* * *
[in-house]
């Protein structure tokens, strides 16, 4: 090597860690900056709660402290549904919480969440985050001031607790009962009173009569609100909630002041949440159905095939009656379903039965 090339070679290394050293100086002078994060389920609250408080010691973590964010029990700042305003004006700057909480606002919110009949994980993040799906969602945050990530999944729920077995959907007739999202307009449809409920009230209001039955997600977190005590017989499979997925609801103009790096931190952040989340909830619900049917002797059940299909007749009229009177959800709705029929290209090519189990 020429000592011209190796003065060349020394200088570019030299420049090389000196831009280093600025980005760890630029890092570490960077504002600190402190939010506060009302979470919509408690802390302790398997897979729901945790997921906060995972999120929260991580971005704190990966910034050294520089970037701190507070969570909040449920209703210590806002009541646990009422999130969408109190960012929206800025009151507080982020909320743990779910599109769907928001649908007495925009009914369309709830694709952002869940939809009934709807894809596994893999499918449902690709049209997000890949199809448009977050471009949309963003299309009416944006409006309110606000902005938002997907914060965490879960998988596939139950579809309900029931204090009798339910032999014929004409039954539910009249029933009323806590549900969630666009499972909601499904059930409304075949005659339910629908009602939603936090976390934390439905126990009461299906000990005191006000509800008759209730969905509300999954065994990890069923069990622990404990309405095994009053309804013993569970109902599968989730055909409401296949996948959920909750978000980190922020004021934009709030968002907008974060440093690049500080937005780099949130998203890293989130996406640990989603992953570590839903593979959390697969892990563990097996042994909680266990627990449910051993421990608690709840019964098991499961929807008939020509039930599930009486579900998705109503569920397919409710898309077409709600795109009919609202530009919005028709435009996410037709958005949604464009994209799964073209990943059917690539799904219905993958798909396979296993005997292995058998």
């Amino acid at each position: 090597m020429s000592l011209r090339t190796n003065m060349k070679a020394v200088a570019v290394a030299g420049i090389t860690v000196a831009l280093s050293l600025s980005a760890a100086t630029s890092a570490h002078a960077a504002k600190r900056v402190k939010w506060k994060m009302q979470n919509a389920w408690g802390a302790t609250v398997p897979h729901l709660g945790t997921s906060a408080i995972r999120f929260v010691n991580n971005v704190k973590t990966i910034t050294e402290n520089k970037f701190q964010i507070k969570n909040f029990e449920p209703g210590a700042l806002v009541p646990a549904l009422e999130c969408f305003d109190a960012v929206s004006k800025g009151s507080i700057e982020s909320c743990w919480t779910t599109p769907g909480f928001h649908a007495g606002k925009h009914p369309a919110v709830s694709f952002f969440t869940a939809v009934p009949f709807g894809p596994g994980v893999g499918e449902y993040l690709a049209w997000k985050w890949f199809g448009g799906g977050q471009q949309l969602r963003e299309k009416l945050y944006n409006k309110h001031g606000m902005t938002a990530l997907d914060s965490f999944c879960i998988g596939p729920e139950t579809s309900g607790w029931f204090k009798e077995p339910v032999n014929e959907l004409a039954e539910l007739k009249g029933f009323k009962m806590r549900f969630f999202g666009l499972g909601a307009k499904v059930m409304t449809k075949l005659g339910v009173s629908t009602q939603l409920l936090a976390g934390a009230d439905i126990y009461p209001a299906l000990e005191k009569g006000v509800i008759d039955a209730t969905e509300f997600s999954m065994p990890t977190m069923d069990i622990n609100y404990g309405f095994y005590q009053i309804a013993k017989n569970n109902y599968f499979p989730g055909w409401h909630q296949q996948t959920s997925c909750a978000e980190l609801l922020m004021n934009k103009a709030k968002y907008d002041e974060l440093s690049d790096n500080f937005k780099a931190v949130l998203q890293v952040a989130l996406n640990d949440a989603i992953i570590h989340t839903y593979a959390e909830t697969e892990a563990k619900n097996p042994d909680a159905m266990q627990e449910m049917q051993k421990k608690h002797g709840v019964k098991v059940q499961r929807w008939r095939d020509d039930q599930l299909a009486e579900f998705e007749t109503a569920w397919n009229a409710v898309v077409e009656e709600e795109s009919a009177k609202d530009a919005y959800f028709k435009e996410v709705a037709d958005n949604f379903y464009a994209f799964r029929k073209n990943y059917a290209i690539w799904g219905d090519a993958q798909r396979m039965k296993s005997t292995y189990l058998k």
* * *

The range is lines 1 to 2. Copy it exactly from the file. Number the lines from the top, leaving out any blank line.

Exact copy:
[in-house]
């Protein structure tokens, strides 16, 4: 090597860690900056709660402290549904919480969440985050001031607790009962009173009569609100909630002041949440159905095939009656379903039965 090339070679290394050293100086002078994060389920609250408080010691973590964010029990700042305003004006700057909480606002919110009949994980993040799906969602945050990530999944729920077995959907007739999202307009449809409920009230209001039955997600977190005590017989499979997925609801103009790096931190952040989340909830619900049917002797059940299909007749009229009177959800709705029929290209090519189990 020429000592011209190796003065060349020394200088570019030299420049090389000196831009280093600025980005760890630029890092570490960077504002600190402190939010506060009302979470919509408690802390302790398997897979729901945790997921906060995972999120929260991580971005704190990966910034050294520089970037701190507070969570909040449920209703210590806002009541646990009422999130969408109190960012929206800025009151507080982020909320743990779910599109769907928001649908007495925009009914369309709830694709952002869940939809009934709807894809596994893999499918449902690709049209997000890949199809448009977050471009949309963003299309009416944006409006309110606000902005938002997907914060965490879960998988596939139950579809309900029931204090009798339910032999014929004409039954539910009249029933009323806590549900969630666009499972909601499904059930409304075949005659339910629908009602939603936090976390934390439905126990009461299906000990005191006000509800008759209730969905509300999954065994990890069923069990622990404990309405095994009053309804013993569970109902599968989730055909409401296949996948959920909750978000980190922020004021934009709030968002907008974060440093690049500080937005780099949130998203890293989130996406640990989603992953570590839903593979959390697969892990563990097996042994909680266990627990449910051993421990608690709840019964098991499961929807008939020509039930599930009486579900998705109503569920397919409710898309077409709600795109009919609202530009919005028709435009996410037709958005949604464009994209799964073209990943059917690539799904219905993958798909396979296993005997292995058998």